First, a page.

Sabah, the eastern-most state in Malaysian Borneo, has applied for World Heritage status for three rainforest areas, reports the Sabah Wildlife Department.
Maliau Basin, Danum Valley and Imbak Canyon contain a variety of forest types and house rare and endangered wildlife like the Borneo bay cat, the Borneo clouded leopard, the Bornean orangutan, the pygmy elephants and Hose’s civet.
“Maliau Basin, Danum Valley and Imbak Canyon are part of the larger contiguous forest concession area belonging to the Sabah Foundation,” said Laurentius Ambu, the Director of the Sabah Wildlife Department, in a statement. “This area as a whole is vital because it has different types of forest types such as lowland and highland and supports a number of different species.”
The mysterious Borneo Bay Cat (Pardofelis badia) found only in Borneo. Photo courtesy of Joanna Ross and Andrew Hearn of Oxford University’s WildCRU.
Datuk Masidi Manjun, Sabah’s Minister of Tourism, Culture and Tourism, said the listing of the three sites would help protect them from political expropriation and boost ecotourism in Sabah.
“The reason behind this is simple, we want to protect our forests so no future corrupted politician can take it away,” said Masidi Manjun. “Eventually, tourism will be the number one earner for Sabah and people will come from all over the world to see Sabah’s nature and it makes business sense to protect our jungles.”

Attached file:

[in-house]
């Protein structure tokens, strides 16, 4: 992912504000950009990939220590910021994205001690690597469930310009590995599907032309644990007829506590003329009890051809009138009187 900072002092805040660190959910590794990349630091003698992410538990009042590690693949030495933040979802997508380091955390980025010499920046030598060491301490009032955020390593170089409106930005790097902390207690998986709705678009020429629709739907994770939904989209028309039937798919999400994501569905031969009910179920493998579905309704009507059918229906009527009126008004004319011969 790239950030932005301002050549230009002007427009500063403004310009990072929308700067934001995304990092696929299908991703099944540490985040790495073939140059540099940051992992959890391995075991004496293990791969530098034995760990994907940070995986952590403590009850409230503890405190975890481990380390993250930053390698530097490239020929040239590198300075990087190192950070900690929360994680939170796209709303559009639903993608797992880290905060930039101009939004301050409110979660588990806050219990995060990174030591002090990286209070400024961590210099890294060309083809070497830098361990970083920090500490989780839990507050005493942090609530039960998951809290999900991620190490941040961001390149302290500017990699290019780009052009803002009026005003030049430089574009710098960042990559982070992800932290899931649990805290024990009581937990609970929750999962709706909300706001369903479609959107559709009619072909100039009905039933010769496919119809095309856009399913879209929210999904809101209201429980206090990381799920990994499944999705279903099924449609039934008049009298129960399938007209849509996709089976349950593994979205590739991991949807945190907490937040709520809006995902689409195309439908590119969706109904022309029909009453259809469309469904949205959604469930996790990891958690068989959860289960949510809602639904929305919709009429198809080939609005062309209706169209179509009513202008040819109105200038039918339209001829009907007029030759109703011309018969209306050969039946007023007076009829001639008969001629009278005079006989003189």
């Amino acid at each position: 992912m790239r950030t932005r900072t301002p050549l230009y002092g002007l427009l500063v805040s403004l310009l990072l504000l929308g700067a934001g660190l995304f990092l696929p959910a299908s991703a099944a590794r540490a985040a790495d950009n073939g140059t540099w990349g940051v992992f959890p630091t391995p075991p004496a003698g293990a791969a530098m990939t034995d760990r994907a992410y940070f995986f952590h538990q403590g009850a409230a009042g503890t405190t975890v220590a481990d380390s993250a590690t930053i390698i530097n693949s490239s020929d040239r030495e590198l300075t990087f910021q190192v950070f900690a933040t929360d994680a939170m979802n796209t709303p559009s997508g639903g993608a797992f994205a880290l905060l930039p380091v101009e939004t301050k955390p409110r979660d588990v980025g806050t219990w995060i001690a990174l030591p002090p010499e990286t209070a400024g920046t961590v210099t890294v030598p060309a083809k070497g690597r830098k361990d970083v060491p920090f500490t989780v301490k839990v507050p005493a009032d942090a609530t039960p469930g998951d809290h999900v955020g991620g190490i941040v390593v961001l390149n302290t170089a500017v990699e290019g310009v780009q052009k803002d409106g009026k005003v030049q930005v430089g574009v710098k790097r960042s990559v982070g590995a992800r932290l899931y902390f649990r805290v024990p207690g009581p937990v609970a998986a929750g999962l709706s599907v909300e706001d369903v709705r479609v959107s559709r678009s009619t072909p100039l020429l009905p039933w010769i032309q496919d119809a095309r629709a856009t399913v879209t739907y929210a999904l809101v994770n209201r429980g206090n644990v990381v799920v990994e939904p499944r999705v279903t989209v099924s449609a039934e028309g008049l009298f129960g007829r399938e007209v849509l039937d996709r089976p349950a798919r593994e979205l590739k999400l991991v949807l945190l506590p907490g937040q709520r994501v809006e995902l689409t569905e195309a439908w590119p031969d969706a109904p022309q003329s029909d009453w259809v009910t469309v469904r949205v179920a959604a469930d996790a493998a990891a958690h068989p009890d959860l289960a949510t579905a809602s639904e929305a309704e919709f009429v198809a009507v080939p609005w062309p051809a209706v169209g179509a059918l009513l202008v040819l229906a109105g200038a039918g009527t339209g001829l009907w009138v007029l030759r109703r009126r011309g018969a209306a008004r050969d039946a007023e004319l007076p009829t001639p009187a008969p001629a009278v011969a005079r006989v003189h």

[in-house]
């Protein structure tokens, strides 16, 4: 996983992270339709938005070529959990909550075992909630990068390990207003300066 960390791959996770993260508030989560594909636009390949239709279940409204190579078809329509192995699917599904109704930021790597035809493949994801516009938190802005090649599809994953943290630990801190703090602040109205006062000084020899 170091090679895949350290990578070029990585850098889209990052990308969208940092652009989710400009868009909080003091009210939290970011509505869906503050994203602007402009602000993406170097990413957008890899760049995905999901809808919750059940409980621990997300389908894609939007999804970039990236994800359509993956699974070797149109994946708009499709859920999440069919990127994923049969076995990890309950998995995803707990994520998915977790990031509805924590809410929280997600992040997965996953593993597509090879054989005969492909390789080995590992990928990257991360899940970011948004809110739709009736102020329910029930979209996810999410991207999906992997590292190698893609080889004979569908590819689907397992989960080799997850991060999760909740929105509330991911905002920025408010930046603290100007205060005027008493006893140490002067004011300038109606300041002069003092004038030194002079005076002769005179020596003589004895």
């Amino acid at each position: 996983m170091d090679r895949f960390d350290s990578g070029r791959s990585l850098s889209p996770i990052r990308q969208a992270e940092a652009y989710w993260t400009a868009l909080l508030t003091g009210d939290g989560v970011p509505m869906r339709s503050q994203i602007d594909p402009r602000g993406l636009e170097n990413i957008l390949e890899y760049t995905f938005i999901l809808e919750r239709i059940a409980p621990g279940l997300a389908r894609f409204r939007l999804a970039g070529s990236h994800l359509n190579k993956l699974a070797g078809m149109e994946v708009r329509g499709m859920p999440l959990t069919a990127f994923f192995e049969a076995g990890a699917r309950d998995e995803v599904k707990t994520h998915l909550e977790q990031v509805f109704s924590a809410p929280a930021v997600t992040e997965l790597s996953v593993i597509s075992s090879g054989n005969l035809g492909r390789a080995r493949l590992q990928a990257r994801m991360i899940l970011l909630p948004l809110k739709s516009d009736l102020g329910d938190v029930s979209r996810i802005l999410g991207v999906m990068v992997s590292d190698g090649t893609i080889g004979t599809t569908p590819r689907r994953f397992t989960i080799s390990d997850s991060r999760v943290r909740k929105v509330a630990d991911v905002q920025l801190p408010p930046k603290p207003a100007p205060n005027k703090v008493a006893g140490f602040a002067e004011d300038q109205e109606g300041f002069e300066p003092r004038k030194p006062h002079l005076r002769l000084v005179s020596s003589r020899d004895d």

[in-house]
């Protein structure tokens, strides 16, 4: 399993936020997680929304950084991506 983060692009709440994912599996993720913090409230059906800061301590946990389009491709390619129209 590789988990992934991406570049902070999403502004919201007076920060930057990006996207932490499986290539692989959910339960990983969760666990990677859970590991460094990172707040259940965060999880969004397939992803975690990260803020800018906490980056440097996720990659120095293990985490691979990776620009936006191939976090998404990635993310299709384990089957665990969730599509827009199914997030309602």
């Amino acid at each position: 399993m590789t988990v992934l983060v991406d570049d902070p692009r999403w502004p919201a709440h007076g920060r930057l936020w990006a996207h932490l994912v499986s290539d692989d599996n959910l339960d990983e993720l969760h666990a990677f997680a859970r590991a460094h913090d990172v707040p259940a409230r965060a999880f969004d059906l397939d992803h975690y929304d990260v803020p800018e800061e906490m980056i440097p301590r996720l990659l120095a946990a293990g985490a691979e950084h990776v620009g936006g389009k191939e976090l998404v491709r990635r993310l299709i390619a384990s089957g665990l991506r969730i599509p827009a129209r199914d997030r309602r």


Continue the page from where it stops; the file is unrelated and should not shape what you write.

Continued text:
The UNESCO World Heritage list includes some 911 sites around the world, 180 of which are purely “natural” sites. Nearly 190 countries have ratified the World Heritage Convention.
(02/21/2010) The vehicle stopped on the way into Tabin Wildlife Reserve as a troupe of pig-tailed macaques began making their way across the road. In a flash a domestic dog, which may or may not have been ‘ownerless’, ambushed the group. Chaos erupted as the big predator fell upon the community. As quickly as it began it was all over and the dog was rushing over with an infant monkey in its mouth, leaving the macaques’ screeching out their helplessness. As my uncustomary welcome to Tabin Wildlife Reserve shows: the park is a meeting of two worlds. On the left side of the road leading into the reserve is a massive oil palm plantation, on the right is the rainforest and the many species the reserve protects. Tabin, therefore, gives the visitor a unique up-close view of the debate raging in Borneo and throughout much of Southeast Asia over conservation and environment versus oil palm plantations.